Bringing the queue to WordPress

In Laravel you have the concept of queues, where you push a job in to the queue and a queue worker executes jobs asynchronously one by one. This is a great feature of Laravel.

At OSM Aviation we send a great amount of emails from our website. Sometimes we might need to send thousands of emails at the same time. This is an operation that would get real slow real fast; an ideal job for a queue.

Sadly, WordPress does not have such feature. The wp_mail function is a fire and forget kind of feature. Luckily there are many smart people out there, and there is a solution for features.

Finding the perfect solution

During my search for WordPress Queues I first found a solution which runs through wp-cron. This however ended up as a bottle-neck when sending many emails and ended up bringing our whole site down for a couple of hours. Not optimal for a mission-critical website.

A promising solution was a neat plugin created by A5hleyRich. This took care of the queue problem, but it had some shortcomings. There was no CLI, so it was not ready for production. Based on this great plugin I found a hidden gem in MailChimp for WooCommerce plugin. They had created a command for WP-CLI that ran a queue worker. They had also implemented a “failed_jobs” feature which could prove handy if something went wrong. None of these solutions took care of mail problem though. So I would have to wire something up myself.

Putting it together

I found this to be a fun little exercise in using WordPress’ pluggable functions. Since wp_mail can not be short-circuited, I figured I could just create my own wp_mail function that would be used in favor of the one in WP core. I took the original wp_mail function from core, and created it as a new function called wp_real_mail. This would send e-mail directly via the credentials provided in the application.

The wp_mail function’s only task would be to push anything thats sent through it to the new Queue system. Using the great work from the MailChimp-plugin this function boils down to two lines.

E-mails sent via the website is now served up using a queue, allowing us to send as many e-mails as we need in one go without having to worry about it taking several minutes to execute. Actually, since June we’ve sent over 15000 emails using this new queue feature and haven’t had a single mail that hasn’t been sent.

The queue worker is run on the server by Supervisor, so it is restarted when it crashes.

Check it out now

It has all been bundled up in a plugin that is availiable on Github, along with its documentation. Since it replaces the wp_mail function I recommend you put in your `mu-plugins` directory.

Check it out on Github now!

The DOM router improved

I’ve previously written about my port of the DOM router which is bundled with the Sage starter theme.

This handy little mofo has been used on all my client projects for the past 2 years, and I couldn’t be happier.

Something that has annoyed me, however, is that it requires jQuery. There’s not reason jQuery was needed in the first place, but back then I jQueried all the things.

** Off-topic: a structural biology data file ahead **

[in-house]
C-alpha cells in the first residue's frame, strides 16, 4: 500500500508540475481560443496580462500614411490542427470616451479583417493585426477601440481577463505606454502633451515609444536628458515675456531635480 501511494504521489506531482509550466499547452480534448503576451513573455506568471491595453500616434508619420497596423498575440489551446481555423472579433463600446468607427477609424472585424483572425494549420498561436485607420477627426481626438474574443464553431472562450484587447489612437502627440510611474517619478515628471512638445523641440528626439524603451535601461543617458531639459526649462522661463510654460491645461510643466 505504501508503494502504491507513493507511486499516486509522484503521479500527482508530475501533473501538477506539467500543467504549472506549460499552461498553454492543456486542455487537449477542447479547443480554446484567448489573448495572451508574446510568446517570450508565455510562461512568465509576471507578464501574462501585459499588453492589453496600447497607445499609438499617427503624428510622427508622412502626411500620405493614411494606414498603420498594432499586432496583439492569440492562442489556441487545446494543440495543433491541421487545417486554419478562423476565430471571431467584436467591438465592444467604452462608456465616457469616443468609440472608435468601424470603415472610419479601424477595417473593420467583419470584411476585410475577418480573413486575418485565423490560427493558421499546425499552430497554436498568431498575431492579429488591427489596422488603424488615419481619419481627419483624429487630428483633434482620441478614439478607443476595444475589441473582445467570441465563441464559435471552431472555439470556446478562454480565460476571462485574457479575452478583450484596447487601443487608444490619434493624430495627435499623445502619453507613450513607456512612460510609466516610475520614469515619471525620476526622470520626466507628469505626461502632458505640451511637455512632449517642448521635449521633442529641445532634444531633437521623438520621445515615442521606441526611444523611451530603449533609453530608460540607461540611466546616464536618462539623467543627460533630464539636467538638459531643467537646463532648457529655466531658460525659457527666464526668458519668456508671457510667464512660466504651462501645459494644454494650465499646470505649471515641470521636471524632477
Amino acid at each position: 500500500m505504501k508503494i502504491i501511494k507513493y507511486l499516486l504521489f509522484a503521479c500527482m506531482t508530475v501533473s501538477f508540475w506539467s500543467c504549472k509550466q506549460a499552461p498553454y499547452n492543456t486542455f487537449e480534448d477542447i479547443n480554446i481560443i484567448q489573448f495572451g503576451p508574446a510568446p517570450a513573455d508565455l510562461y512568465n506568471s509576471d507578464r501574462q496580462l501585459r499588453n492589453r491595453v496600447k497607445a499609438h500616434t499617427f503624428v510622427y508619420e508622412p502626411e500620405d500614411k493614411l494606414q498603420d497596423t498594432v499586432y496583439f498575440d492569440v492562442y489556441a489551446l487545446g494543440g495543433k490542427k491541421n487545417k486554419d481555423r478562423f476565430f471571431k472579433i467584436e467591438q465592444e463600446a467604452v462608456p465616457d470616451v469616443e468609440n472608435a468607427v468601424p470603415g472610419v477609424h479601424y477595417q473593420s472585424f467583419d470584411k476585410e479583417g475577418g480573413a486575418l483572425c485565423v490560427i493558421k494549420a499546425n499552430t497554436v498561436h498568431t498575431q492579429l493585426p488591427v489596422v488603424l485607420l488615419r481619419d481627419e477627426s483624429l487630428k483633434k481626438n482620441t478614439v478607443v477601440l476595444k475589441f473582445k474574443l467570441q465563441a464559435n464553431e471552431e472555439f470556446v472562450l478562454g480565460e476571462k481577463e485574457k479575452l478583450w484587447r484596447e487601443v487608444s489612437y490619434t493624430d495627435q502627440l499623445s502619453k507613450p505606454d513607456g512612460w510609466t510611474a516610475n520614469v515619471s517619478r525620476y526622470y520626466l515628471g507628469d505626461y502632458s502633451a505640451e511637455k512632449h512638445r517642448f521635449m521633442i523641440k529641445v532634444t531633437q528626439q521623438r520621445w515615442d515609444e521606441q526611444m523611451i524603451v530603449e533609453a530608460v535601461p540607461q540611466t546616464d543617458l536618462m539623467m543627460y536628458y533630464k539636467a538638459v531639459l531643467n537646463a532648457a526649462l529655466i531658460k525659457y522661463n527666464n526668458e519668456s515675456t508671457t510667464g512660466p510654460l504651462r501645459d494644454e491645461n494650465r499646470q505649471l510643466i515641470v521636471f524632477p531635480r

Last week I spent a couple hours one night to port the port to a more usable module. It was also a neat project to write Vanilla-ish javascript.

The result is DumDum.

DumDum is a ES2015 class and has all the same properties as the old jQuery DOM Router.

You can import/require it to your project. Or simply load up the distribution file to use the browser global.

Read more on Github

Actions and filters in Laravel

I really like the way events work in WordPress. It’s just really simple how you can hook into difference points in your code.

Yes, Laravel has it’s own event system. But I found this to be both confusing and hard to use. While classes are all fine and dandy, I do feel there are such things as too many of them. I also like the idea of events being triggered on hook names.

So that’s why I made Eventy (yes, stupid name, but that’s what I got).

Eventy is the WordPress action & filters in Laravel. You add actions/filters in your code, and add listeners to them later.

Check out Eventy on Github!

Blade for WordPress

Lately I’ve been working on an internal project that we’ve chosen to build on Laravel. Laravel is packed with amazing things like the Eloquent ORM and the general “easyness” of the API. The most amazing thing, however, is the Blade templating engine. I love this thing!

You can easily extend templates and include them with a breeze. It really helps you with your rapid front-end development.

So, I’m in love with Blade, but I’m primarily a WordPress developer. Sucks to be me right?

Well, no, not really. There are some existing options on how to use Blade in your WordPress theme.

Like the Blade for WordPress plugin, or even the CutlassWP WordPress theme (which uses the functionality from the said plugin and is Roots-based). These are great, but the thing is.. They use a really old version of Blade. In fact. It is the Blade that was bundled with Laravel 3. There’s been two iterations of Laravel since then, and in that also Blade.

The other thing is that I’ve gotten used to my own starter theme, so I’m not really feeling like switching to a new theme and start an all new workflow. I should be able to use the latest version of Blade, and I should be able to implement it in my own theme.

So, why not create my own Blade for WordPress?

I really like using Composer for handling my dependencies, so I decided to make it a class one can include in projects.